John and Craig look at the non-screenplay things screenwriters end up writing, most notably outlines and treatments. We discuss some of the ones we’ve written (with examples), and offer advice on writing your own.
It’s fascinating to look at something so old yet so familiar. Most modern televison writing goes through an outline stage, at which point the studio and network signs off on the story — or sends it back with notes.
I really like Dan Harmon’s advice to young writers in the sidebar to THR’s showrunner feature.
Craig leads the discussion on how to survive a notes meeting. As screenwriters, our instinct is to defend, deny and debate — but these are almost always the wrong choice. By reframing the discussion about the movie rather than the script, you can often end up at a better place.
To me, an outline tends to be less prose-y and feature more bullet points, but there is no common consensus in Hollywood about what’s what. We use “treatment” and “outline” interchangeably.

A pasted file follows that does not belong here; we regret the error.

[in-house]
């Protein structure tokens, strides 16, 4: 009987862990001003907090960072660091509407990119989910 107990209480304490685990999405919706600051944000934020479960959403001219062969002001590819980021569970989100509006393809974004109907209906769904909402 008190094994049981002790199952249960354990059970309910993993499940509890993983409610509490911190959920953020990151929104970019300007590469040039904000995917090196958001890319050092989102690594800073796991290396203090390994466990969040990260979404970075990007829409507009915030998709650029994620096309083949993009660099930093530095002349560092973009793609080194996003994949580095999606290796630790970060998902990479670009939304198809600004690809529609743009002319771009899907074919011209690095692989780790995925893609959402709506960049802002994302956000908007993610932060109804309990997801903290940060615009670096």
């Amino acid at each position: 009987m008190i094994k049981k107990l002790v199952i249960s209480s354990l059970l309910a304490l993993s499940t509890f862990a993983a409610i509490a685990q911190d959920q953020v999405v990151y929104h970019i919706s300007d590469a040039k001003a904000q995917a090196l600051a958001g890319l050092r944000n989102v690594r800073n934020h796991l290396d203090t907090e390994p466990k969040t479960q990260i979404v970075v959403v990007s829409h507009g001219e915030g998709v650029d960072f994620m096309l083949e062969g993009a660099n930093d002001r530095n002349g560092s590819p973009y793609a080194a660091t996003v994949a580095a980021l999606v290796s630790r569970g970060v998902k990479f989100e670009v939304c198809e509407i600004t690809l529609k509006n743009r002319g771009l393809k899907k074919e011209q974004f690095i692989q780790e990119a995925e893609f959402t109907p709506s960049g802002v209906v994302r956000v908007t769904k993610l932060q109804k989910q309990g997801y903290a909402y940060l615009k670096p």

Roddenberry’s 1964 outline is the same kind of write-up TV writers use today.
Is a beat sheet an actual thing, or a mythical Hollywood construct?
“Based on an idea by” is a rare credit, for good reason.
The big villain in Spider-Man 3 was a plague of coincidence. Here’s how they could have avoided it.
Ladies and gentlemen, screenwriters, it’s time to stop putting character in air vents.
Update query on the video game potentially becoming a movie.
It’s hard work to take an idea and turn it into a movie without knowing how to write, but it happens all the time.
There’s no standard, but past 20 pages I’d be worried.
The differences, defined.
Can’t write your great idea? Find someone who can.
If Kafka ran google.